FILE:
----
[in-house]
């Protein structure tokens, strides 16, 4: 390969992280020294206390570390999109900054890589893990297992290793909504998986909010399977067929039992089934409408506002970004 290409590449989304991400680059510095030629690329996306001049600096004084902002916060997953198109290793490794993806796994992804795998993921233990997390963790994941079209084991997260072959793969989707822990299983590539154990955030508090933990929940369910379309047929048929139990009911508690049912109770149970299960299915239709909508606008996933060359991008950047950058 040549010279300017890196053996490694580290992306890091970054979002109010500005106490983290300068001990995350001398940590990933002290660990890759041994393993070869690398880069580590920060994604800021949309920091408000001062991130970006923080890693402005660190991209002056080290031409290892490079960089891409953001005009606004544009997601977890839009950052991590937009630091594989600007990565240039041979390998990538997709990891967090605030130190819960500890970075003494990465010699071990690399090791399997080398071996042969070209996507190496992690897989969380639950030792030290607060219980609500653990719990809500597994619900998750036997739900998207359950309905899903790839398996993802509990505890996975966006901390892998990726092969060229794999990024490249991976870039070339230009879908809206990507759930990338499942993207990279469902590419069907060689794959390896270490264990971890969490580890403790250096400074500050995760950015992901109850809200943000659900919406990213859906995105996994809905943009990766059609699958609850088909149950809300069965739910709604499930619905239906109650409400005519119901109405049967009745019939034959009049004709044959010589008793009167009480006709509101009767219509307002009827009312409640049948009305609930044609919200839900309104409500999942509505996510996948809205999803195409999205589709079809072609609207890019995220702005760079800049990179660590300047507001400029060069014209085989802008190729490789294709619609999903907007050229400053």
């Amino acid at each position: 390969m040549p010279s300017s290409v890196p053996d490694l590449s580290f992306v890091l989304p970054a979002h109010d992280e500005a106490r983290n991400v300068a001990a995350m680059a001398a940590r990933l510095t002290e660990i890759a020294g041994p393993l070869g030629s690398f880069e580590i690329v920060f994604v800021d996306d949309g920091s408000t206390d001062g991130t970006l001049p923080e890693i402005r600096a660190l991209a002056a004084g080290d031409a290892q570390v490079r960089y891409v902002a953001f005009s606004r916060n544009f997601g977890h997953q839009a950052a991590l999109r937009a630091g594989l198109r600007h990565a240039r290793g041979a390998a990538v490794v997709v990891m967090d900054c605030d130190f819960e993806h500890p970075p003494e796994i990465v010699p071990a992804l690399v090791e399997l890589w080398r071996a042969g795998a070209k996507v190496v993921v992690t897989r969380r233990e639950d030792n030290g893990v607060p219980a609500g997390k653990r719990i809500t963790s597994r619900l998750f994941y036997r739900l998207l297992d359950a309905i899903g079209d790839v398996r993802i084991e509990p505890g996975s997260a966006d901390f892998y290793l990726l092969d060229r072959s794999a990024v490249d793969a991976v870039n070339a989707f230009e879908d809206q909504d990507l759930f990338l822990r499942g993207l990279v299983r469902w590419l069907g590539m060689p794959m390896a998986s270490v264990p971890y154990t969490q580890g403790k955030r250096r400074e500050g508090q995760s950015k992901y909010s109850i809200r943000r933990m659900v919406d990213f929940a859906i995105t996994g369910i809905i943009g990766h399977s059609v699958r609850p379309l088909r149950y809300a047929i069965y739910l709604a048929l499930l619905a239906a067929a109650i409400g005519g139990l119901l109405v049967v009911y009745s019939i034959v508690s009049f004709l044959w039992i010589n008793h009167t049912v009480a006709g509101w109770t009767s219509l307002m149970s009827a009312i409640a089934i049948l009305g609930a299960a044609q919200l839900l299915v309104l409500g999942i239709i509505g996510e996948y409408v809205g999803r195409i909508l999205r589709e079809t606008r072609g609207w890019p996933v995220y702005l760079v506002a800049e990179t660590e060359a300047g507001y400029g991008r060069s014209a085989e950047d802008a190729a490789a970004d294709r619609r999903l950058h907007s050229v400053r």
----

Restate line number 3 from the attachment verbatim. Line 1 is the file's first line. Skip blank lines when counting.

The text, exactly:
């Amino acid at each position: 390969m040549p010279s300017s290409v890196p053996d490694l590449s580290f992306v890091l989304p970054a979002h109010d992280e500005a106490r983290n991400v300068a001990a995350m680059a001398a940590r990933l510095t002290e660990i890759a020294g041994p393993l070869g030629s690398f880069e580590i690329v920060f994604v800021d996306d949309g920091s408000t206390d001062g991130t970006l001049p923080e890693i402005r600096a660190l991209a002056a004084g080290d031409a290892q570390v490079r960089y891409v902002a953001f005009s606004r916060n544009f997601g977890h997953q839009a950052a991590l999109r937009a630091g594989l198109r600007h990565a240039r290793g041979a390998a990538v490794v997709v990891m967090d900054c605030d130190f819960e993806h500890p970075p003494e796994i990465v010699p071990a992804l690399v090791e399997l890589w080398r071996a042969g795998a070209k996507v190496v993921v992690t897989r969380r233990e639950d030792n030290g893990v607060p219980a609500g997390k653990r719990i809500t963790s597994r619900l998750f994941y036997r739900l998207l297992d359950a309905i899903g079209d790839v398996r993802i084991e509990p505890g996975s997260a966006d901390f892998y290793l990726l092969d060229r072959s794999a990024v490249d793969a991976v870039n070339a989707f230009e879908d809206q909504d990507l759930f990338l822990r499942g993207l990279v299983r469902w590419l069907g590539m060689p794959m390896a998986s270490v264990p971890y154990t969490q580890g403790k955030r250096r400074e500050g508090q995760s950015k992901y909010s109850i809200r943000r933990m659900v919406d990213f929940a859906i995105t996994g369910i809905i943009g990766h399977s059609v699958r609850p379309l088909r149950y809300a047929i069965y739910l709604a048929l499930l619905a239906a067929a109650i409400g005519g139990l119901l109405v049967v009911y009745s019939i034959v508690s009049f004709l044959w039992i010589n008793h009167t049912v009480a006709g509101w109770t009767s219509l307002m149970s009827a009312i409640a089934i049948l009305g609930a299960a044609q919200l839900l299915v309104l409500g999942i239709i509505g996510e996948y409408v809205g999803r195409i909508l999205r589709e079809t606008r072609g609207w890019p996933v995220y702005l760079v506002a800049e990179t660590e060359a300047g507001y400029g991008r060069s014209a085989e950047d802008a190729a490789a970004d294709r619609r999903l950058h907007s050229v400053r």